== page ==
Frequent Windows® users know that Microsoft® has developed a supporting stucture of files and folders that makes it easy to organize and find data you have stored. In order to manage all those files in an orderly fashion, users like to think of them in an ordered tree–like structure on the hard disk. This system of files and folders is addressed using a pathname or URL (short for universal resource locator). Pathnames given under DOS (the Microsoft Operating System core) is designed to denote the volume, folder, and file or folder with a one to three character extension. Backward compatibility is enforced at the command line by specifying only 8 characters for a filename followed by a period and a one to three character extension. The desktop does not enforce this restriction and allows longer file and folder names with special charaters and spaces included. The elements of this URL are separated by a backward slash character (“\”). The volume is denoted by a single character beginning with “A” through “Z” and followed by a colon (“:”). This URL notation worked well for small single user systems, but as technology advanced – Microsoft made only minute changes in the URL notation. Today, users may have terrabytes of data available in multi–device arrays. The simple volume–folder–file notation is no longer adequate.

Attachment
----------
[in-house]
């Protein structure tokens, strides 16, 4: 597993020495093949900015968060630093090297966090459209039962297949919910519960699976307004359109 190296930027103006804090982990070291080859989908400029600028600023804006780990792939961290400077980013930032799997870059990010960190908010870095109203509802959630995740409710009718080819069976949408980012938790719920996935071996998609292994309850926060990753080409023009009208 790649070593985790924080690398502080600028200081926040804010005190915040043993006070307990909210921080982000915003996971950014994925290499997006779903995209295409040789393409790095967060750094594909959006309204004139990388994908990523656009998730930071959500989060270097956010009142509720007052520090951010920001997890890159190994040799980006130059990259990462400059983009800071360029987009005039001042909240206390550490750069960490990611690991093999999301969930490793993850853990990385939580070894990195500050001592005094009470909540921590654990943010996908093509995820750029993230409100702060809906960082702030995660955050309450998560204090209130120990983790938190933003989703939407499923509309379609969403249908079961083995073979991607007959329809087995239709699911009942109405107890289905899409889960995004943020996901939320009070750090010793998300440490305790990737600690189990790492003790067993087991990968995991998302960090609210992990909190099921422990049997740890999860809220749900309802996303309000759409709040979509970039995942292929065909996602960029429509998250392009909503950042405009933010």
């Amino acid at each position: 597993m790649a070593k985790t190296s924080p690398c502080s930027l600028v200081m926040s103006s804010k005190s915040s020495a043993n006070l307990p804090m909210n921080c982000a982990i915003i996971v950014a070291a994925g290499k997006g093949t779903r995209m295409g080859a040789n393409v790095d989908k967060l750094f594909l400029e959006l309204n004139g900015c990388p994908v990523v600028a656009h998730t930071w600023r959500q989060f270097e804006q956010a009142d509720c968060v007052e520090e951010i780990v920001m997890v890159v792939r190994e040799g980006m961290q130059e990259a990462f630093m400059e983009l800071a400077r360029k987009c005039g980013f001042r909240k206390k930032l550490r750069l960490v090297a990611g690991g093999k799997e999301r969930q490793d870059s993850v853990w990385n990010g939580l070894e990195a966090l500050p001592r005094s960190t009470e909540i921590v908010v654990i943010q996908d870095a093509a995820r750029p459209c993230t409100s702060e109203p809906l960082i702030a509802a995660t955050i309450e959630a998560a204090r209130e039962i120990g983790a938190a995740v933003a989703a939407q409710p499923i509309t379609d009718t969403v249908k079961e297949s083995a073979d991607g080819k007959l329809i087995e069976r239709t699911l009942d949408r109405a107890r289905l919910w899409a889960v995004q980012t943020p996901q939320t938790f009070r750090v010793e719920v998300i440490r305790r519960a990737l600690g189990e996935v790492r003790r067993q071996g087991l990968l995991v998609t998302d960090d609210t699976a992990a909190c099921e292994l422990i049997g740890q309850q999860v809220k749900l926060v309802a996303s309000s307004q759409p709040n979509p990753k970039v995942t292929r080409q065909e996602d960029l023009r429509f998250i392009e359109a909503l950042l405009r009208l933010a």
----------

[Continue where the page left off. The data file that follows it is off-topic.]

Linux, as an outgrowth of its’ big brother Unix, has developed URL notation that is much more flexible and useful. The physical device or partition on a device is useful only when naming a resource. It is also true that each partition may be formated with different style formatting (e.g. ext3, ext4, ntfs, fat, etc.). For instance, if we have a physical drive that is 500 Gb large and we have logically divided it into 5 partitions (one Windows® NTSF, one FAT, and ext3 or ext4) we can assign any name we wish to any of these physical or logical resources and from that point on use the volume name rather than the physical or logical designation.